под катом вся статья из FT:
Digital opportunities develop for tech groups
By Scott Morrison
Published: January 11 2004
Take a snapshot of today's consumer photography market, print it on an ink jet and back it up on a CD for safe keeping. Five years from now, that snapshot will provide a dramatic look back at an industry in the throes of a fundamental transformation.
Once the domain of camera makers and film manufacturers, the consumer photography market is rapidly being overtaken by digitisation. And technology to convert images into bits and bytes has created new opportunities for companies such as Sony and Hewlett-Packard, groups that once had no business dabbling in photography.
As a result, the consumer photography market is melding with the computer industry and consumer electronics sector. But it is far from clear how the market will evolve and which companies will emerge on top.
"There are more players than the market can support. There's going to be a shake-out and it's going to be very dramatic," says Chuck Westfall, a director at Canon's consumer imaging group.
Perhaps the only certainty is that digital photography is here to stay. Digital camera sales pulled in $10bn in worldwide sales in 2003, while digital printing generated $4bn in revenues last year, according to IDC, the research group.
Excitement about digital photography has fuelled explosive growth in camera sales, while computer makers hope digital photography will help drive a PC upgrade cycle. Home printing has emerged as a key opportunity to exploit and film manufacturers are developing a retail printing infrastructure for digital processing.
Some, such as troubled Eastman Kodak, are trying to do it all. Digital photography has cut deeply into the group's film, paper and photo-finishing businesses, prompting the US corporate icon to focus on digital cameras, ink jet printers, printing supplies and retail services. But investors remain sceptical about its ability to catch up with fast-moving rivals.
Digital camera makers have gained most of the attention so far. Plummeting prices and dramatically improved picture quality have made digital cameras one of the hottest consumer electronics products in years.
InfoTrends, the research group, estimates that consumers will purchase nearly 54m digital cameras worldwide in 2004, outstripping for the first time sales of traditional film cameras. The group projects digital camera sales will grow 15 per cent annually over the next four years.
Canon emerged from 2003 as the top digital camera vendor, with about 26 per cent of the market, followed by Sony, Olympus, Fuji and Kodak. These combined held almost 75 per cent of the worldwide market.
The opportunities have prompted dozens of vendors such as HP to sell branded cameras built by contract manufacturers.
But intense competition and lower electronics component costs have relentlessly driven down prices - and margins - on digital cameras.
To offset falling margins, vendors such as HP and Kodak are packaging cameras with specialised photo printers, while others are pushing larger memory cards and expensive lithium ion battery packs.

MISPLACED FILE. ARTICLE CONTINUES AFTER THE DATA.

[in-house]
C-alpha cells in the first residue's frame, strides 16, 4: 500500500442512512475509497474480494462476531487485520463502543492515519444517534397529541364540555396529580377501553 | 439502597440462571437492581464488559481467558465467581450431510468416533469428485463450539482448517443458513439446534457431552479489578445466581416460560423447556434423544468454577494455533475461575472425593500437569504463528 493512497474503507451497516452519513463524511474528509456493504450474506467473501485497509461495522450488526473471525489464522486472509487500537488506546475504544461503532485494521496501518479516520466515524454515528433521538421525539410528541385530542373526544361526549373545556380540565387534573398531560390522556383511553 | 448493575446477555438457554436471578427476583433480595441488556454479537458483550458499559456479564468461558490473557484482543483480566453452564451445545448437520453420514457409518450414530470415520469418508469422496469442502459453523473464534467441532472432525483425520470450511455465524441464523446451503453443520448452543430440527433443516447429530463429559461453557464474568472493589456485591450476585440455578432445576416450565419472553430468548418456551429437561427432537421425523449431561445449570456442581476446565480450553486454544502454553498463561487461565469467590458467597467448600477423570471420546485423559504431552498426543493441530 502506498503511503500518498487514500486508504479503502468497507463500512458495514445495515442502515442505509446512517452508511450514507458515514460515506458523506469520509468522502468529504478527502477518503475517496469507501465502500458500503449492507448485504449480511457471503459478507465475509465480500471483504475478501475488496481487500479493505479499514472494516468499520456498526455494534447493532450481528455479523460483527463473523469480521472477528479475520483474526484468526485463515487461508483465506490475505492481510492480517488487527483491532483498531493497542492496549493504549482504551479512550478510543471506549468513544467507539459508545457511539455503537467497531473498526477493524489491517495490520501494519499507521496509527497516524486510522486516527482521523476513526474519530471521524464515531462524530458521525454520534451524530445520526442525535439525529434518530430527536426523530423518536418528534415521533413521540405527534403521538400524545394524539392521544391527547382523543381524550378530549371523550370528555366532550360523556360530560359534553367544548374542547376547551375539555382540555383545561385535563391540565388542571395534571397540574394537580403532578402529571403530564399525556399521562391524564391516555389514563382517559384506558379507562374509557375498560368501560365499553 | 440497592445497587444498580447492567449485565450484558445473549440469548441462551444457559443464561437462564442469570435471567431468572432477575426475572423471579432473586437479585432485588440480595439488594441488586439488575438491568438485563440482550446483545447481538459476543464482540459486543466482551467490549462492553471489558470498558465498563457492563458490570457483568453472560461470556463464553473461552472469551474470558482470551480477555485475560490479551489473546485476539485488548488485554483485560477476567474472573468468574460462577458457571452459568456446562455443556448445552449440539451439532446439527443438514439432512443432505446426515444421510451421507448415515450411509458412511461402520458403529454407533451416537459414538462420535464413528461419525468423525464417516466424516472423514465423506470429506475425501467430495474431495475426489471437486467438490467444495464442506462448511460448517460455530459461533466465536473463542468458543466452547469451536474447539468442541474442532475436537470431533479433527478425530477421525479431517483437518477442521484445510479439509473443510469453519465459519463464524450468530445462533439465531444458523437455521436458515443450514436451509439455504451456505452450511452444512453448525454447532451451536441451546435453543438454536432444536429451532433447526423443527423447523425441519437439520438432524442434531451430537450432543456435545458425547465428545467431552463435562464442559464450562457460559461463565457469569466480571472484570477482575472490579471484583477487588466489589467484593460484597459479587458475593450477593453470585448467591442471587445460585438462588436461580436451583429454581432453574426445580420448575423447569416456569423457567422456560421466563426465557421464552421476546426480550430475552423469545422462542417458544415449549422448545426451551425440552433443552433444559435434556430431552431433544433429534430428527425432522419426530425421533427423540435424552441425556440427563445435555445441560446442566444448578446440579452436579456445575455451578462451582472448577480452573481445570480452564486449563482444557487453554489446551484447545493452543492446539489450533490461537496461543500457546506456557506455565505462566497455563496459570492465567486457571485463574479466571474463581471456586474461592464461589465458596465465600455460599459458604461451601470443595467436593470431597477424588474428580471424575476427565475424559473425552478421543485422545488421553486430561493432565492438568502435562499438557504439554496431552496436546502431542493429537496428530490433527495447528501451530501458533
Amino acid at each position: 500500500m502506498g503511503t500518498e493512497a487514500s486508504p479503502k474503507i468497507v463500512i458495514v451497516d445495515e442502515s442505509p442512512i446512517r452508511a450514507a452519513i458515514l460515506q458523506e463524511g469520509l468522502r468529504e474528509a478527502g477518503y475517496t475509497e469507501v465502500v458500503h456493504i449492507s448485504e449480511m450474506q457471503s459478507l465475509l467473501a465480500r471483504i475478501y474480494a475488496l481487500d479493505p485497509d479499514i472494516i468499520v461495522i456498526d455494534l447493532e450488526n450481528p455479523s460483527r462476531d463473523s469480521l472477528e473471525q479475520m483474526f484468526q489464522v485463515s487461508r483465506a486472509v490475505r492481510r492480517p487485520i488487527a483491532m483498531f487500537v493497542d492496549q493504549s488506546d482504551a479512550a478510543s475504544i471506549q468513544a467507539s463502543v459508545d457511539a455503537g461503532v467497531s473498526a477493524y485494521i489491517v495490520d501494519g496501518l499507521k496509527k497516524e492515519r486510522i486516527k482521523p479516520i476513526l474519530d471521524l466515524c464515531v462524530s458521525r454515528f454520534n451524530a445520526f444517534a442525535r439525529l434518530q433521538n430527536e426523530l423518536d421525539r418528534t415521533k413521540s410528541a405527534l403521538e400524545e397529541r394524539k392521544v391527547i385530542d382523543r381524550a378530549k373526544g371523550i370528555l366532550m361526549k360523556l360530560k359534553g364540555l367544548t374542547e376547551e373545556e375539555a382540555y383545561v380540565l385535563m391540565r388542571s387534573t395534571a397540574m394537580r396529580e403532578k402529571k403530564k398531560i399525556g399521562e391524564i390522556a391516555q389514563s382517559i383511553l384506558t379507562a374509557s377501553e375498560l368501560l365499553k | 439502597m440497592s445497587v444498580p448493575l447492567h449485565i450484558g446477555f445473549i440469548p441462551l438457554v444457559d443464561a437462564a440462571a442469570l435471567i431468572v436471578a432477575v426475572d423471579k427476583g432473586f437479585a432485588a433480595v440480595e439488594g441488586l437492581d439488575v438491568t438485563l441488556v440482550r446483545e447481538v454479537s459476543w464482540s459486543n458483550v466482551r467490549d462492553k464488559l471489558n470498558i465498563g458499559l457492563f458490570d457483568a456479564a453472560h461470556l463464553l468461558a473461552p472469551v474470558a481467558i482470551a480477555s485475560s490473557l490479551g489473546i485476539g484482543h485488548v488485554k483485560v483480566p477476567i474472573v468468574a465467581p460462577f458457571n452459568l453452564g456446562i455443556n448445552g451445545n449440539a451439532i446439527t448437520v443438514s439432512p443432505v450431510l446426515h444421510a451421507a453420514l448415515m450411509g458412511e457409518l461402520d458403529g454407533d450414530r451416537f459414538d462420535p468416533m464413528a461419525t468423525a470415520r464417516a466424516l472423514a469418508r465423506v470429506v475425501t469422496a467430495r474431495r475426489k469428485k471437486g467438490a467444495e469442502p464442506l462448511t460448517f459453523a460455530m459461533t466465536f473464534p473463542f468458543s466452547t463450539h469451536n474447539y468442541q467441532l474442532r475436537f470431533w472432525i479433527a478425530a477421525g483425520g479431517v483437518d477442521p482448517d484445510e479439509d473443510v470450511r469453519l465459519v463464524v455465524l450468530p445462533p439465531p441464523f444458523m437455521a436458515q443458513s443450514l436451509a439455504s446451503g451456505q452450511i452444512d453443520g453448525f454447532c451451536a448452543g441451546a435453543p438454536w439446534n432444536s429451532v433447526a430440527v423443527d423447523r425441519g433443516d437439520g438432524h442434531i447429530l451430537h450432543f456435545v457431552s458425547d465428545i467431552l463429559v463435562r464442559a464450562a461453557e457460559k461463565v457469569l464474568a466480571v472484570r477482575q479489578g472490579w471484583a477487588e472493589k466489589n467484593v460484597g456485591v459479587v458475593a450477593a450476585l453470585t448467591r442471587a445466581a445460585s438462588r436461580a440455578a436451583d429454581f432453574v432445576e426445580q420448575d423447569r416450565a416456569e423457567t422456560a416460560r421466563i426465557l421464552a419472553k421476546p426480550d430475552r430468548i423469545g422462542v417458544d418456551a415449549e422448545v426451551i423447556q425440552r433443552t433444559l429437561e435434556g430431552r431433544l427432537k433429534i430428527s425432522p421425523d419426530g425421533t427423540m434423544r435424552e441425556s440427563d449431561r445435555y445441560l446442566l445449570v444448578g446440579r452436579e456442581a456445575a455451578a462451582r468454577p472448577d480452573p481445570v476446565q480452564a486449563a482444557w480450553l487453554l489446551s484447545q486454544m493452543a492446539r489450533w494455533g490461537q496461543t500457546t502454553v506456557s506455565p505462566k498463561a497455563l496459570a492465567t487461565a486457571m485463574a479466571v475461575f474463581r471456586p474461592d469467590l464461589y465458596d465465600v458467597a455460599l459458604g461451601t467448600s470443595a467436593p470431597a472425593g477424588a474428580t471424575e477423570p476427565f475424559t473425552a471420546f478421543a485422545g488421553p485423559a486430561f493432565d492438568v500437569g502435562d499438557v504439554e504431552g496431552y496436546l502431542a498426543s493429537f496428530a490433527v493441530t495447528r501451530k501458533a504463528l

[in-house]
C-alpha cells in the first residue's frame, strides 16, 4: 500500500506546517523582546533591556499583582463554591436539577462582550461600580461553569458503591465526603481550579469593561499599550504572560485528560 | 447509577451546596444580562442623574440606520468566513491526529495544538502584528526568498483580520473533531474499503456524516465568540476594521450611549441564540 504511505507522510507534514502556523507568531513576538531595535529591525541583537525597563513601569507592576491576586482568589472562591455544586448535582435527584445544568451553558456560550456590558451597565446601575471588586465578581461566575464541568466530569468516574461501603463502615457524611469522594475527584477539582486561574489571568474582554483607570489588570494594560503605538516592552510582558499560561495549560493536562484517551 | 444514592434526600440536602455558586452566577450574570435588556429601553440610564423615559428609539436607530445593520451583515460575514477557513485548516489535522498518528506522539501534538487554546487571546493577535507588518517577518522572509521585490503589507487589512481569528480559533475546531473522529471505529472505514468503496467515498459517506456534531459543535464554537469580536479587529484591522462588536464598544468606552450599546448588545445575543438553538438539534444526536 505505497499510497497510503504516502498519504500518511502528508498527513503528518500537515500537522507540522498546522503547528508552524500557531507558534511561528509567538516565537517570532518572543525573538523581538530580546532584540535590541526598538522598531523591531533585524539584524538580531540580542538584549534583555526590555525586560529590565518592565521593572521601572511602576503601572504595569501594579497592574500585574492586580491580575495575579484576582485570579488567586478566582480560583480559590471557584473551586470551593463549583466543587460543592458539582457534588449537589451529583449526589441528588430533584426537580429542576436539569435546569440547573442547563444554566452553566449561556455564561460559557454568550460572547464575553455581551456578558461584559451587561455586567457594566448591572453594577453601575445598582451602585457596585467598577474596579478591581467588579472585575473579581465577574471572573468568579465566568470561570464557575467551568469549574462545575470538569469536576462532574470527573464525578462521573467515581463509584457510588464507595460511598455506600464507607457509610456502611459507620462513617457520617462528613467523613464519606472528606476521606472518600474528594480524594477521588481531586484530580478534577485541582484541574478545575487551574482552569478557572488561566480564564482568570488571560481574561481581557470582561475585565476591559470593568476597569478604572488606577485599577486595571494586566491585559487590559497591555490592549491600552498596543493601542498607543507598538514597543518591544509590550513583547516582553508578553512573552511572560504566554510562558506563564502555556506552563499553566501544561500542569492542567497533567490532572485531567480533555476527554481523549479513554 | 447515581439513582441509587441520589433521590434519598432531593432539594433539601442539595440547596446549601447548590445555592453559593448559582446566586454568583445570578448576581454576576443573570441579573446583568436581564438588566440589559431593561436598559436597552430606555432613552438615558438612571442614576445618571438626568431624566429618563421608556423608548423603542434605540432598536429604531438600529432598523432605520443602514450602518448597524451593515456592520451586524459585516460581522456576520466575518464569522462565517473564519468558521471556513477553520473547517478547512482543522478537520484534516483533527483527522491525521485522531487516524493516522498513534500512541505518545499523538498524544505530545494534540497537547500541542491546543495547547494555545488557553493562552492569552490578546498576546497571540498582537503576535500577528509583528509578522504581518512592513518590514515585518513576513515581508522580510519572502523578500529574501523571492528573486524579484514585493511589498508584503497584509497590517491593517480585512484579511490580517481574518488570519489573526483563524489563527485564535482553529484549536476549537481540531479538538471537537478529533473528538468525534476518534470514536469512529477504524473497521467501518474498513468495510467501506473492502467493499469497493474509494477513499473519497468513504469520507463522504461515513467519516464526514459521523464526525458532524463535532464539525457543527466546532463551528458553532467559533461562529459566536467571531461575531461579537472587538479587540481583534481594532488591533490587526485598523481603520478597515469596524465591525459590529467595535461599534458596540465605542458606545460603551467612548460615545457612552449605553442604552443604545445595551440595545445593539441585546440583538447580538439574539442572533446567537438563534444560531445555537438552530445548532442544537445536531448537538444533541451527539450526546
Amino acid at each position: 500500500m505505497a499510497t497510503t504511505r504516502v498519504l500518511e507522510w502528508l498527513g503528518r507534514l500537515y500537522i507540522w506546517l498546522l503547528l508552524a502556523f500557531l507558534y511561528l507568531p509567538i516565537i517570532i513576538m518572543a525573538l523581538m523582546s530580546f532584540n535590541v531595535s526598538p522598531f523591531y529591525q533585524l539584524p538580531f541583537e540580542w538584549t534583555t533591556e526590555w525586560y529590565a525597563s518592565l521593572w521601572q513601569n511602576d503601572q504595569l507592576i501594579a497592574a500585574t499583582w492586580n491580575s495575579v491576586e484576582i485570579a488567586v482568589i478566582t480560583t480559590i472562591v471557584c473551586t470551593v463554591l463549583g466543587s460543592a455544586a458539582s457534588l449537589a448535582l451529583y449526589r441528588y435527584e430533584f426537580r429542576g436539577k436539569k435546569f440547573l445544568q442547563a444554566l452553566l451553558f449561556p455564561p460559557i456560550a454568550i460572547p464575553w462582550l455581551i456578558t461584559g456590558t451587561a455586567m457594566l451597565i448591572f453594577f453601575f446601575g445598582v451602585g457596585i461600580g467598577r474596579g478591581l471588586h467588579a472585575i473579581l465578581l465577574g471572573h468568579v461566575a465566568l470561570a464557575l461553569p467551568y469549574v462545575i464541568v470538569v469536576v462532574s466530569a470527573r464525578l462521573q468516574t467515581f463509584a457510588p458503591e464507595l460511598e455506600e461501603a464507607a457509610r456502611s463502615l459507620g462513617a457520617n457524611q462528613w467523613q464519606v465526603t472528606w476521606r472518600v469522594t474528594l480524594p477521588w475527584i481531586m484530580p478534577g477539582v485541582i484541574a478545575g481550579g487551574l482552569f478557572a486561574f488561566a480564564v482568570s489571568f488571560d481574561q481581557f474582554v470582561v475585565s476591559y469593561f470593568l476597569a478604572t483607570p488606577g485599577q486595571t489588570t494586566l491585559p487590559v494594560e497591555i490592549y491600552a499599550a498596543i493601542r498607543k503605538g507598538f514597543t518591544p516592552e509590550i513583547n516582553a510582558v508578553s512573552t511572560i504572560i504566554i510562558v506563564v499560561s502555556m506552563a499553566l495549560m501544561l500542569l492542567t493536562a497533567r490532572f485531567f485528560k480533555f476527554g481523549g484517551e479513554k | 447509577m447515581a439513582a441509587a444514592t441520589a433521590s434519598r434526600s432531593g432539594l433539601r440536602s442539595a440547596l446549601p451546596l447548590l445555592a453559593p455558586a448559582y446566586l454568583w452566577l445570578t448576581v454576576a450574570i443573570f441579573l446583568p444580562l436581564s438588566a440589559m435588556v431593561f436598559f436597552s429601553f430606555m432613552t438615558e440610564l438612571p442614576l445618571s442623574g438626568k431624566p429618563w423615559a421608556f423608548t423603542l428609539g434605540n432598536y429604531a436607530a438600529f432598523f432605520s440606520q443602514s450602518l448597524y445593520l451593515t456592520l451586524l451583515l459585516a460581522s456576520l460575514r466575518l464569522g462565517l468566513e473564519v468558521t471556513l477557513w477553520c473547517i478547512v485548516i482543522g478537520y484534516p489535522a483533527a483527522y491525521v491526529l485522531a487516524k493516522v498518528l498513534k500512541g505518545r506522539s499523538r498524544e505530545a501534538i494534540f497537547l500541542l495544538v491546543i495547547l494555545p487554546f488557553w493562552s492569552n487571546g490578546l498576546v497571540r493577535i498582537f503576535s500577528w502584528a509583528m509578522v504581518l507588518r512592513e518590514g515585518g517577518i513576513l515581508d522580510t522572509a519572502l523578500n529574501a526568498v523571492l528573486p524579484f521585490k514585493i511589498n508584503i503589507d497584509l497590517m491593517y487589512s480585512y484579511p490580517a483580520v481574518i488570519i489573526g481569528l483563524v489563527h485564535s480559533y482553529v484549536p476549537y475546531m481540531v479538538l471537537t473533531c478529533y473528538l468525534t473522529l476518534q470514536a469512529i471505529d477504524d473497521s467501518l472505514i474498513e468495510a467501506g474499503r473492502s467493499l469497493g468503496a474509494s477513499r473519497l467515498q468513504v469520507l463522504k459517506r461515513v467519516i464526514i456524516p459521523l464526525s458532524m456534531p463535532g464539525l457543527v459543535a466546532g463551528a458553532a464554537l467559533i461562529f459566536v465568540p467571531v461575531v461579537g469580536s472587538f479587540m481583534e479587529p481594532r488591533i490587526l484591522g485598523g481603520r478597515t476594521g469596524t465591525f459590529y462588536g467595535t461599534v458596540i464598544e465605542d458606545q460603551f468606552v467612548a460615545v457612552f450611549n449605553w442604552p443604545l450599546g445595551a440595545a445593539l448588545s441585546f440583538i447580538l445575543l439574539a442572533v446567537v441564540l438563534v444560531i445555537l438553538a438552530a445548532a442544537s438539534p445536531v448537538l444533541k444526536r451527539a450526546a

Top manufacturers such as Nikon should benefit from its reputation for high-end optics. But analysts say the digital camera market can only support five or so vendors and many lesser brands could soon find themselves squeezed out.
Home printing is another huge opportunity created by the digital photography revolution. Leading the charge into home printing are Canon and HP, which have invested billions of dollars to develop high-end photo printers capable of generating stunningly rich and colourful prints.
Roughly 81 per cent of digital camera owners who printed photographs did so at home in 2003, according to IDC. The ink and photo paper needed to make home prints represent a huge profit pool for groups such as HP and Canon.
But a closer look at IDC's numbers shows that a growing number of digital camera owners are opting for retail printing outlets or online services that charge 29 cents for a 4x6 print, about half of what it costs to print on a HP printer.
Christopher Chute, analyst at IDC, says many technophobic consumers would rather let a retail service deal with the hassles of printing.
That is a view shared by Fujifilm, the Japanese camera and film manufacturer, which has bet aggressively on its retail printing strategy. Paul D'Andrea, a senior vice-president, argues that early digital camera users had little choice but to print at home.
But he says concern about the decline in film developing has prompted main film processors such as Wal-Mart, the giant retailer, to invest hundreds of millions of dollars to upgrade to digital "mini-labs", a market in which Fujifilm controls a 70 per cent share.
"Printing at retail is going to blow past printing at home. The soccer mom wants to get it done cheaply and without a hassle," says Mr D'Andrea.
But as companies argue over printing strategies, there is still some debate about whether consumers will opt to print the bulk of their photos or simply store them on their computers.
To date, the biggest reason consumers have flocked to digital photography is so they can e-mail photos to relatives and friends. And because consumers can now peruse before printing, they have become highly selective about which photos to print.
Says IDC's Mr Chute: "There aren't many users who are printing all their photos any more. You have to ask whether there is enough print volume to sustain everyone out there. I don't think there is."